The amount of medicine you buy at a particular time depends on several factors, the most obvious one being how much money you have, or how much the insurance company will pay for each purchase. Medicines to treat heart disease, high blood pressure, and diabetes may be purchased in bulk because you will need to take such medicines for prolonged periods. The chances are that you will pay less per tablet or capsule by purchasing large quantities of drugs, and save quite a bit of money: do ask the chemist for a bulk discount!
While medicines are useful in the treatment of certain illnesses, the overuse of drugs has taken its toll, not only in the form of unnecessary expenses but also in the form of sickness, and even death, as a result of an adverse reaction to the medicine. Patients still believe that there is a pill for every ill - and this desire for instant relief translates into billions of rupees for millions of pills, potions, ointments and powders. The pharmaceutical industry in the second-most profitable in the world –right after illegal drug trafficking! Most people take one medicine at least weekly, and more than 25% of the world’s population consumes drugs on a daily basis. Most patients are not happy unless the doctor prescribes a medicine for them - whether or not they really need it. Often, doctors too will contribute to this ‘overmedication syndrome’, and the huge advertising budgets as well as the largesse of pharmaceutical companies lure them to continue doing so on a regular basis.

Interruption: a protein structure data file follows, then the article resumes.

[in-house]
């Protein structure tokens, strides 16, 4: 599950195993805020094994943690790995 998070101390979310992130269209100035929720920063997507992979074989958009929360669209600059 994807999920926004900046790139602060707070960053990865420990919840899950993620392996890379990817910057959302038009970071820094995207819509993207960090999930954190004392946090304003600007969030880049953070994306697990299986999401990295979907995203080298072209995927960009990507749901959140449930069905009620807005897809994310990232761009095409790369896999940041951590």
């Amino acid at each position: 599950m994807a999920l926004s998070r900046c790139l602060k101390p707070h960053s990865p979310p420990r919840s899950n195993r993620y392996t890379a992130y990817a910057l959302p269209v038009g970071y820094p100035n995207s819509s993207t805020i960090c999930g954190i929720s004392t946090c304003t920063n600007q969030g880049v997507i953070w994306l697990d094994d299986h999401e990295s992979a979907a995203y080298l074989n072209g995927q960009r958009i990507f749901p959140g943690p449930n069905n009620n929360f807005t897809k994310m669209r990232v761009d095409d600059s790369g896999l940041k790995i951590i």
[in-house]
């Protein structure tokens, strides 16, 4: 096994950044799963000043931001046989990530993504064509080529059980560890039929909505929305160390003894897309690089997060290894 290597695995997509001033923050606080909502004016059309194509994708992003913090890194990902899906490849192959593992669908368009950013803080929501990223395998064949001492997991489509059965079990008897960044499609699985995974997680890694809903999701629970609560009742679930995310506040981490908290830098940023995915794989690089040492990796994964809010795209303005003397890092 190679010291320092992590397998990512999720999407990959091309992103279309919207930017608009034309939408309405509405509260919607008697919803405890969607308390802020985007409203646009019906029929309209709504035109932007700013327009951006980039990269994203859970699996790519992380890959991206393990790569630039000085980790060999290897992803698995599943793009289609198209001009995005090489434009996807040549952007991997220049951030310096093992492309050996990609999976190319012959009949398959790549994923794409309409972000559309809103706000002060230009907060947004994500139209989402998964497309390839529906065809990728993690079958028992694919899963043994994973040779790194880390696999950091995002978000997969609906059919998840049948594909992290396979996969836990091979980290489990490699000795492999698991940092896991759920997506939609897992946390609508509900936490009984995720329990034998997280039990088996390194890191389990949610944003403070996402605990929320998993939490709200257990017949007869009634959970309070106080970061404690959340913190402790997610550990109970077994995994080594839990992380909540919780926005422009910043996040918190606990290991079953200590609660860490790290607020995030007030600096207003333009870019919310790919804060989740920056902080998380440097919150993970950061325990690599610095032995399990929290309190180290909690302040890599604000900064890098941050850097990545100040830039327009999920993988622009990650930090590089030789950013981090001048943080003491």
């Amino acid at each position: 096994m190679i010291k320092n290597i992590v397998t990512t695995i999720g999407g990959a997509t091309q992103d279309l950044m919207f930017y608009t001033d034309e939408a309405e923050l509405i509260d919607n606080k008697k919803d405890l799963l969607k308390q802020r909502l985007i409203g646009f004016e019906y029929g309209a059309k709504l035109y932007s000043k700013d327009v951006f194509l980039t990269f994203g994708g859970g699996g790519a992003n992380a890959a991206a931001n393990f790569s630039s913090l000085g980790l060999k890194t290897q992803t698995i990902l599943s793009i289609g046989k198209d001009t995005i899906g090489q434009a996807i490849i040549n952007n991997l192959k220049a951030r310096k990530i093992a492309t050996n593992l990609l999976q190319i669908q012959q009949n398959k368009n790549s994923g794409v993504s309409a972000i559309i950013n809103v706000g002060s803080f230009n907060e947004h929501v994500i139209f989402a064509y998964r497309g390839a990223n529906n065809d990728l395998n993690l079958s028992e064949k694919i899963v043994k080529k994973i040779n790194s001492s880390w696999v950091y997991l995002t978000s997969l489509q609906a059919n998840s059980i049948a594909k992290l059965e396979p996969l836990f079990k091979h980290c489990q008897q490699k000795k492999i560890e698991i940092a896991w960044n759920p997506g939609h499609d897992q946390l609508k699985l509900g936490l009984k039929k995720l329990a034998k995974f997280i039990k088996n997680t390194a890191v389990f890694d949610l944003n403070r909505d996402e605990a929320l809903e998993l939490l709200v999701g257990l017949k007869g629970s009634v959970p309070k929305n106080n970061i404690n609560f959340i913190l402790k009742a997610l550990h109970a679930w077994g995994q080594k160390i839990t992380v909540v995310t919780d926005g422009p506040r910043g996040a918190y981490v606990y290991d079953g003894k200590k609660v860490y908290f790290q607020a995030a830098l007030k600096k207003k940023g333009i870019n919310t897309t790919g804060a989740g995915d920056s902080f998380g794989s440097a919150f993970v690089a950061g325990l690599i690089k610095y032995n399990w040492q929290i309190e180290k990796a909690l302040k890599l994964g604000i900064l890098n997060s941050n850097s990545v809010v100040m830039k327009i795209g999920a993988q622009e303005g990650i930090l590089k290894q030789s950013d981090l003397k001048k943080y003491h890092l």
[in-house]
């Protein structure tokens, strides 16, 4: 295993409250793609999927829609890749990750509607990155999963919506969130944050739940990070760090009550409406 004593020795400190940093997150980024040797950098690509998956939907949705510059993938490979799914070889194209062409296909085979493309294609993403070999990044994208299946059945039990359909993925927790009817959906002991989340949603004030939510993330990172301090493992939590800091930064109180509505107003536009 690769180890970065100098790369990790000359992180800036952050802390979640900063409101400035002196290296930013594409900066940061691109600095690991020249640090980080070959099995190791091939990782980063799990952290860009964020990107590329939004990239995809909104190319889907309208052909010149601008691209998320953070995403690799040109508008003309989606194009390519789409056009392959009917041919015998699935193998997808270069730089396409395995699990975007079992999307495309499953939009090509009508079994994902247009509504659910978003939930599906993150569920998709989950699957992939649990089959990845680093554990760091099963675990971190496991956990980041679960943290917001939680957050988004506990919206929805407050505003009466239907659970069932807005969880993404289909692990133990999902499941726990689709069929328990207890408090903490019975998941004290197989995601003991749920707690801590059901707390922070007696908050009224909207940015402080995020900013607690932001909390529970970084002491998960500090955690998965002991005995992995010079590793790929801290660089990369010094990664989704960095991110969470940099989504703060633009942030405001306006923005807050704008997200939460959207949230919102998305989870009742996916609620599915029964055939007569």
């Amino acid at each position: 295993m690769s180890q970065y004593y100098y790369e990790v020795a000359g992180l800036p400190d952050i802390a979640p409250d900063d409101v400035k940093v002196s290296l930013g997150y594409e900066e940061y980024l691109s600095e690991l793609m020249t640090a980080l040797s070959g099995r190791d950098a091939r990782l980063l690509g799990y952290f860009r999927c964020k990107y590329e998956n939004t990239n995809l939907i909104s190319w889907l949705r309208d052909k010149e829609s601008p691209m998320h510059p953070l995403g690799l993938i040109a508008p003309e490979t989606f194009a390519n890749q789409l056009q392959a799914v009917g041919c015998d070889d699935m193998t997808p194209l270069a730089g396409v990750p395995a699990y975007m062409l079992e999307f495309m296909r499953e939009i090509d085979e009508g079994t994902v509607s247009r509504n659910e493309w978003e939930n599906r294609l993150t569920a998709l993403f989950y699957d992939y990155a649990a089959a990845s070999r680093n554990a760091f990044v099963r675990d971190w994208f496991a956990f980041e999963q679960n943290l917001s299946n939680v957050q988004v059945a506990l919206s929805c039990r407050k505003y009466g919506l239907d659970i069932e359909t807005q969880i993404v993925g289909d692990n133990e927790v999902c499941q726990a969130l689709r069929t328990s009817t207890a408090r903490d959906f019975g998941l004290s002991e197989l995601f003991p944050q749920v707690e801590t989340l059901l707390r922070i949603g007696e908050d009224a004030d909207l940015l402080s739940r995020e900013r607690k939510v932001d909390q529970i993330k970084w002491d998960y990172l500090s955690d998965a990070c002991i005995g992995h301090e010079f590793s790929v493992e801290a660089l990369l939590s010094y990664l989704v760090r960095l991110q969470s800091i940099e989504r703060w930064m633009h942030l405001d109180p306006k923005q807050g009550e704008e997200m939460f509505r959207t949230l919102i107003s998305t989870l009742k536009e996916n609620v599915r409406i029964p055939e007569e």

You must, however, understand that no drug is without its side-effects - after all, anything that has the potential to benefit your body also has the potential to do harm. A 'therapeutic effect' is a desired effect, and a 'side-effect' is an undesired effect - but both are simply effects of the same drug on the body, and go hand in hand. Remember that 80 percent of all ailments are self-limiting and require no treatment. Therefore, think carefully about the costs and risks as well as the benefits before taking any medicine.
You should be especially wary when your doctor prescribes the ‘latest’ and newest drug. For one, such a drug is likely to be much more expensive than its 'older' counterparts. Drug companies nowadays spend large amounts of money in order to induce doctors to prescribe their newest products, because they are much more profitable for them. Also, remember that newer does not always mean better - in fact, new drugs may be more dangerous. Since they have not been used for long enough, some of their harmful effects may not become apparent until many patients consume them over a long period of time. Older medicines, which have been tried and tested over many years, are a safer bet, because doctors have considerable experience with them, and are aware of their risks and benefits. For example, Duract, a new non-steroidal anti-inflammatory drug (painkiller), was withdrawn from the market just a year after being approved for use in the USA (after having undergone rigorous testing), since it was linked with a dozen cases of liver failure, four of them fatal!